Mailing Options for Small and Medium-sized Publishers
By Dale Buss
The new year arrives for publishers under the cloud of a 5.4 percent increase in U.S. Postal Service rates. But facing more demands to help their customers mitigate postal-cost pressures, the printing industry is stepping forward with more co-mailing, co-palletization and other programs.
"The rate increase is very significant in that it's coming along with increases in paper prices," says Ned Kulka, marketing director for Publishers Press Inc ., a Shepherdsville, Kentucky, printer that handles press runs of 5,000 to a half-million copies.
This need for relief might even intensify throughout the year. "People are actually more concerned about the next increase right behind this one, because the next one may involve reclassification" of rates, says David Cardona, senior vice president of R.R. Donnelley 's magazine group, in New York City. Here is a selective look at some of the options printers are offering publishers:
Many printers offer this service, which is ideal for smaller publishers that don't have the volume of titles going into any given postal facility to make the minimum pallet size of 200 pounds. In co-palletization, bundled magazines are grouped with others going to the same destination. They are placed on the loading dock and shipped when the pallet load reaches a predetermined size.
Publishers Press is a longtime leader in this technique, as are Quebecor World and Donnelley. American Press, the Gordonsville, Virginia, printer, offers co-palletization to customers of all sizes, although those with runs over 100,000 can typically palletize on their own, without having to combine on pallets. The service cuts costs by "a penny to a penny and a half" per copy, says Paul Grieco, vice president of sales. Banta is another company promoting co-palletization. Customer interest "really started to take off last year for us," says Kimberly Williams, president of the company's Oak Brook, Illinois, division. "But the savings there haven't been as significant as we'd like. The discounts that the postal system offered probably aren't reflective of the savings that the postal system gets."
American Press is among those printers that in the next year or so intends to add a capability for co-mailing, which combines individual pieces of mail into new, better, presorted bundles. The mid-range to long-run printer, with runs averaging 140,000 per magazine, is considering a joint venture with similar printers to build a co-mailing facility somewhere on the mid-Atlantic seaboard."In order to do the kind of sophisticated mailing the big guys do," Grieco says, "it'll have to be quite an investment, and we have to be judicious about it."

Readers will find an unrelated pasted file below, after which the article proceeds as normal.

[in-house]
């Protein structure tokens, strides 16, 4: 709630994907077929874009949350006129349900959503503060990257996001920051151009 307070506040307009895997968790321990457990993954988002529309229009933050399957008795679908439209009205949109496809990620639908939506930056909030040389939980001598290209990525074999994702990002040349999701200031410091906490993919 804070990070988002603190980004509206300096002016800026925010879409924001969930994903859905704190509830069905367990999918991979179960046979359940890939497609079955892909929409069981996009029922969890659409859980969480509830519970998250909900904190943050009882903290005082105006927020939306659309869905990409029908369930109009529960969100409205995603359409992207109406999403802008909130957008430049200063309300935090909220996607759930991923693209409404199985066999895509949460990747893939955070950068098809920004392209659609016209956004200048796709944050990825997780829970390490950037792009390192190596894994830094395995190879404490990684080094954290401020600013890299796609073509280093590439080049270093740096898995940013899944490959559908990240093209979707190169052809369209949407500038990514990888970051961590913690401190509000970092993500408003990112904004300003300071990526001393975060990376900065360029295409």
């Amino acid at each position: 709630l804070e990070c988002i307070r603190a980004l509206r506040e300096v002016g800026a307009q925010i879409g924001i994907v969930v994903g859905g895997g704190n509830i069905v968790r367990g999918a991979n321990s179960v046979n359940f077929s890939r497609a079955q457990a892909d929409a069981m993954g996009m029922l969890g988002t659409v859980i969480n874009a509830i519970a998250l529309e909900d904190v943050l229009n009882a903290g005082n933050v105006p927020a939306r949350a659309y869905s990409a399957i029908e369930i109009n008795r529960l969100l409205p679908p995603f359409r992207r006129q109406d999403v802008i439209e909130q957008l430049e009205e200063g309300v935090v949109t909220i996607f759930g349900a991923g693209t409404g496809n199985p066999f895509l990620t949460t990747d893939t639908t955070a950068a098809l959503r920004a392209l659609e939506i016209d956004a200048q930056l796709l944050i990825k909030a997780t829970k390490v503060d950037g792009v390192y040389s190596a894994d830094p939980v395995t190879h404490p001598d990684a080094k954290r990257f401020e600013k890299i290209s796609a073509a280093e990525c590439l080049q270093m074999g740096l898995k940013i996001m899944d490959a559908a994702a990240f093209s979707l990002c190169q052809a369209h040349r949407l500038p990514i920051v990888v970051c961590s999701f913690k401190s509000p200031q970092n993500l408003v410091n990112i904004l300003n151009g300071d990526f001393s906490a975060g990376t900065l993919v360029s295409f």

For its part, Banta now is turning hard to co-mailing. For national publications, net savings can range from 6 percent to 14 percent (including the cost of the co-mailing services), Williams says. Banta is trying to remove the obstacles to co-mailing to the small and medium-sized magazines that comprise the bulk of the printer's client base. One such step is "dynamic pooling," so that publishers "aren't locked into a rigid time frame," Williams says. Another is developing equipment that positions mailing labels flexibly "so that our customers don't have to invest money to redesign their cover and template so they can co-mail."
Fry Communications invested several million dollars in one of the industry's largest co-mailing systems at its headquarters in Mechanicsburg, Pennsylvania, says Steve Grande, assistant vice president of sales. Not only do customers benefit from what Fry promises is an 8 percent to 15 percent net savings from co-mailing, but more small and medium-sized publishers are becoming savvy to it. "It's becoming a far more understandable and predictable process to them," Grande says.
Drop-shipping is a way to save money on postal rates by moving freight closer to its final destination without using the U.S. Postal Service. Presumably the money saved by avoiding the USPS zoned structure more than offsets the shipping costs. Banta is active here as well."Even for smaller publishers, we run them through a program each month that determines how to optimize their mail," Williams says. "It looks at what components should enter a postal system locally, which pieces should be drop-shipped deeper into the system, and so on."
Paper, Trim Size, Other Services
Cummings Printing has been helping publishers move to lighter-weight papers and reducing trim sizes, says Jack Cummings, president and owner of the Hooksett, New Hampshire-based printer. But the latest postal-rate increase "is like death and taxes," he says. "There's just not a lot you can do to reduce the impact." Cummings continues to ponder establishing co-palletization and co-mailing for its customers. "But those aren't things we're doing now," he says. "It's something you have to do to stay competitive, but it can be logistically difficult with short runs."
Others, such as Little Rock, Arkansas-based Democrat Printing , have been working to eliminate labor costs on the front end by helping magazine publishers perform more efficiently in pre-press operations. Now, Democrat is "gathering some prices on co-mailing" systems, says Jerry Butler, production manager. It's also testing the possibility of drop-shipping via truck to pre-postal consolidation facilities. "There's a slight discount available through that kind of consolidation," Butler says. "But it hasn't been enough at this point to offset the cost of trucking to these consolidation facilities. And with the fuel surcharges that truck lines are getting right now, that doesn't help."